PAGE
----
# Learning Statistics with Risk – the Board Game

Playing board games can be beneficial for our children’s development, and games like chess offer extra benefits, like academic enhancement and brain development. Some board games, such as Risk – the board game – can help children learn about Math, in particular, statistics.

It can be difficult for some children to get into Math when they don’t see the real-life benefits to all that number crunching. Opportunities that show them the real-life applications of Math, for example, in a game of Risk, can help children understand the benefits of applying statistics in strategy planning for their game play.

#### The Math Behind a Game of Risk

Risk involves both skill and luck. The objective of Risk is to take over the world by eliminating all of your enemies. You amass territory by attacking your adversaries’ armies. When you attack enemies, you roll dice. Since attacking and defending with dice define every interaction on the Risk board, knowing the ways to use the statistics of battle to your advantage give you a distinct advantage when playing.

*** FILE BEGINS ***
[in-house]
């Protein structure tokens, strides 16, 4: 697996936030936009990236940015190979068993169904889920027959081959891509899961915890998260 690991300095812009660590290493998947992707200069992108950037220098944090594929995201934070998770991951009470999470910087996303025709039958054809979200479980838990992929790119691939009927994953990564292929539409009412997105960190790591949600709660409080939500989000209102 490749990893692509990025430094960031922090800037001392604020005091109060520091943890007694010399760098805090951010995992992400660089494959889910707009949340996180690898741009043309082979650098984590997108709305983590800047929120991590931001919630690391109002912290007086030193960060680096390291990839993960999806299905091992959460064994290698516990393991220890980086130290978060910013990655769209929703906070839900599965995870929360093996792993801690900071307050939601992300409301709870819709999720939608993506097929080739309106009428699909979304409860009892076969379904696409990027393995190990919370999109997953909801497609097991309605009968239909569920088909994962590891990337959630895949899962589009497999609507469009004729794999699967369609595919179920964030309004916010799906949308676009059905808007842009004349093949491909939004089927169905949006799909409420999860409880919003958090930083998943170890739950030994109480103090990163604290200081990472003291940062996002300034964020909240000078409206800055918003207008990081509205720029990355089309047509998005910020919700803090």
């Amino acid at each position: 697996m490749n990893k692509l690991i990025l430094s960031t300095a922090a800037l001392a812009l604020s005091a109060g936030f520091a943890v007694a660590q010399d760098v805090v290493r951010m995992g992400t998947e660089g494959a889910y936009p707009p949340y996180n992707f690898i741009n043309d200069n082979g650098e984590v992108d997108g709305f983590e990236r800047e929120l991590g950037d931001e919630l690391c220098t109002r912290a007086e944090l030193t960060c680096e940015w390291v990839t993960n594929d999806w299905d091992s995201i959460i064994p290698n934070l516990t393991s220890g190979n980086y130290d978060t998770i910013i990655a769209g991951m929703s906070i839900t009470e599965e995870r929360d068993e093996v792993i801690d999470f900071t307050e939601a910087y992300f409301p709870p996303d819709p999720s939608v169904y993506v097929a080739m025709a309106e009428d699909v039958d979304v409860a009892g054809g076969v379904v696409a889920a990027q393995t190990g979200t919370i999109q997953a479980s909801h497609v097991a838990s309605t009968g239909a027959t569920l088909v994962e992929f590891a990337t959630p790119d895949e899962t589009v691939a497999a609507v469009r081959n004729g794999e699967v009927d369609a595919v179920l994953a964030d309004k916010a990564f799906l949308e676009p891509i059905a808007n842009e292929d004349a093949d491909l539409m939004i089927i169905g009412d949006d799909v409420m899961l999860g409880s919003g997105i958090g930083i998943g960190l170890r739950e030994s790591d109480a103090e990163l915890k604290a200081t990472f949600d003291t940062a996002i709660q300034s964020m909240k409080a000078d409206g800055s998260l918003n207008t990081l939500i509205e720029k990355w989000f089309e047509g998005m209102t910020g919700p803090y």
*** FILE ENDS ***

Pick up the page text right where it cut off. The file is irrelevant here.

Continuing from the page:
Some take home messages:

• take small continents first
• attack conservatively
• play defensively
• Africa is the easiest to invade but difficult to hold
• risk can be measured by the ratio of continental bonus armies per border territory and North America has the most favorable ratio.
• the larger the battle, the larger the attacker advantage
• if battle is inevitable, attack as soon as you have the same number of armies as the defending armies

For an in depth explanation of the math behind Risk, see Garrett Robinson’s paper on The Strategy of Risk.

Aside from learning strategy through statistics, playing Risk also helps to develop logical thinking and decision-making skills because everything you do has consequences. The ’cause and effect’ gameplay is highly beneficial to building your intelligence. – Life Hack: 15 Fun Board Games that Exercise Your Brain And Make You Smarter